Remember back when Liz Phair came out with her Matrix-produced pop album and rebuked her indie fanboys by saying she’s always been attracted to manly Marine type dudes as opposted to bookish music nerds? Well, bookish music nerds are getting rebuked once again by another 90s indie icon. This time Stephen Malkmus reveals that he’s really, really into fantasy league sports to Chuck Klosterman in an interview for GQ.
The only member he consistently communicates with is multiinstrumentalist Bob Nastanovich, but that’s mostly because they’re in some of the same fantasy leagues. “Stephen is a pretty difficult guy to access,” Nastanovich explains via telephone, calling from a racetrack in Illinois where he’s working. “If you’re not in the same town with him, you don’t really hear from him. I’ve found that the easiest way to get in touch with him, even if it’s about a Pavement-related issue, is to propose a trade in one of our fantasy leagues and attach my question in an e-mail memo.”
Klosterman adds, “I cannot exaggerate the degree to which Malkmus enjoys fantasy sports; he almost seems to like them more than music. […] Malkmus does not watch the NHL, yet he still participates in a fantasy hockey league. He’s that kind of guy.”
That’s almost too weird to believe. Or is it? Lots of music geeks love sports, I guess…
Chuck Klosterman reviews a new box set by “a 1960s band so obscure that their music is not even available on iTunes.”
1967 proved to be a turning point for the Beatles—the overwhelming lack of public interest made touring a fiscal impossibility, subsequently forcing them to focus exclusively on studio recordings. Spearheaded by the increasingly mustachioed Fake Paul, the four Beatles donned comedic Technicolor dreamcoats, consumed 700 sheets of mediocre acid on the roof of the studio, and proceeded to make Sgt. Pepper’s Lonely Hearts Club Band, a groundbreaking album no one actually likes. A concept album about finding a halfway decent song for Ringo, Sgt. Pepper has a few satisfactory moments (“Lovely Rita” totally nails the experience of almost having sex with a city employee), but this is only B+ work.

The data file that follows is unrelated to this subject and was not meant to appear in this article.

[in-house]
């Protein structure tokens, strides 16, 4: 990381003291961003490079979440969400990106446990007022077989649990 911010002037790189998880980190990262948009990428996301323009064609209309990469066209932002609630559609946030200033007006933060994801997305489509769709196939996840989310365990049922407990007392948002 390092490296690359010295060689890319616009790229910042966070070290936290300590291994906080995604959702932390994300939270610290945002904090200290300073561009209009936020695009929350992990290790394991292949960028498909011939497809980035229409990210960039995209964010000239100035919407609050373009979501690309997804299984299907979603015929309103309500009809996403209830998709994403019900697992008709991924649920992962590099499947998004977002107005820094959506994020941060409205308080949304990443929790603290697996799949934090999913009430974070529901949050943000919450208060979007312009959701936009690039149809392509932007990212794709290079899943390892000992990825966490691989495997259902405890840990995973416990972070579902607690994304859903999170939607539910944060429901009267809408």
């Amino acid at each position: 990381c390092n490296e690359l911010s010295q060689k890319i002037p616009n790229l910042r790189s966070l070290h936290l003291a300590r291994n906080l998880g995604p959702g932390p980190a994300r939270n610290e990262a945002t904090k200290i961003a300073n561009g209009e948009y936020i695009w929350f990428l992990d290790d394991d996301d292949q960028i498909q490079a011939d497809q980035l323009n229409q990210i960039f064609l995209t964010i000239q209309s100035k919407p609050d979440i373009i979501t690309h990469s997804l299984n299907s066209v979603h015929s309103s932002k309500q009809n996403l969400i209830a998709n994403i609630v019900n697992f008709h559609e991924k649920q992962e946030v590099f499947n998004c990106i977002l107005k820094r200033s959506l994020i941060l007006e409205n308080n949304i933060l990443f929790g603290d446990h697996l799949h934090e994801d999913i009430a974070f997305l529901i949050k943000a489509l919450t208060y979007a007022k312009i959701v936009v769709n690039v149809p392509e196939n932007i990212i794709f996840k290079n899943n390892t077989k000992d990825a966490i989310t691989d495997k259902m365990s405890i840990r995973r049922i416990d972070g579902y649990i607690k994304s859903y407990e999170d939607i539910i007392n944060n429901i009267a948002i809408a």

For reasons you don’t care about, Chuck Klosterman asked a bunch of German students to write an essay about who they considered to be “the most interesting twentieth-century American — not necessarily the most historically important, but the individual you find most personally compelling,” and the responses are amusing. Especially this one:
Someone selected Ryan Adams. This made me happy for two reasons. The first is that I suspect Adams is something of an underrated semi-genius, and I like the fact that he’s more appreciated in places where nobody cares whether or not Paul Westerberg hates him. The other reason is that I think there’s probably a 98 percent likelihood that Ryan Adams will read this sentence, put down the magazine, walk over to his four-track, and immediately write a psychedelic country song titled “Hey Little Leipzig Girl (I’m Glad You Dug Those Whiskeytown Bootlegs),” which I will be able to listen to on the Internet forty minutes from right now.
We’re waiting, Ryan. Please don’t let us (and the little Leipzig girl) down!
In an article called Me, On Shuffle for Esquire magazine, Chuck Klosterman compiles “all the best parts of all the rock songs I consistently enjoy the most, in the hope of figuring out whatever they have in common” to define “a unified field theory that defines what I like about sound.” Turns out, not much. But it’s an amusing read for any music freak who’s ever struggled with the idea. And hey, who hasn’t?
• The acutely sleazy guitar lick Mick Mars plays behind the beat on Motley Crue’s “Ten Seconds to Love,” particularly from :30 to :44 on that track.
• The vocal sequence from Kelly Clarkson’s “Since U Been Gone” where she sings and talks to herself at the same time, which starts at about 2 minutes and 30 seconds into the song.
• Pretty much all the bass playing on “Paperback Writer” and “The Ballad of John and Yoko.”
Plus, there are audio snippets. Although they’re provided in the annoying AIFF format — really?
Klosterman in Spin: “I sometimes think it would be to my benefit if I never listened to any album until two years have passed since its release date. I suspect I would avoid a lot of crap whose only value is that most people haven’t heard it (yet).”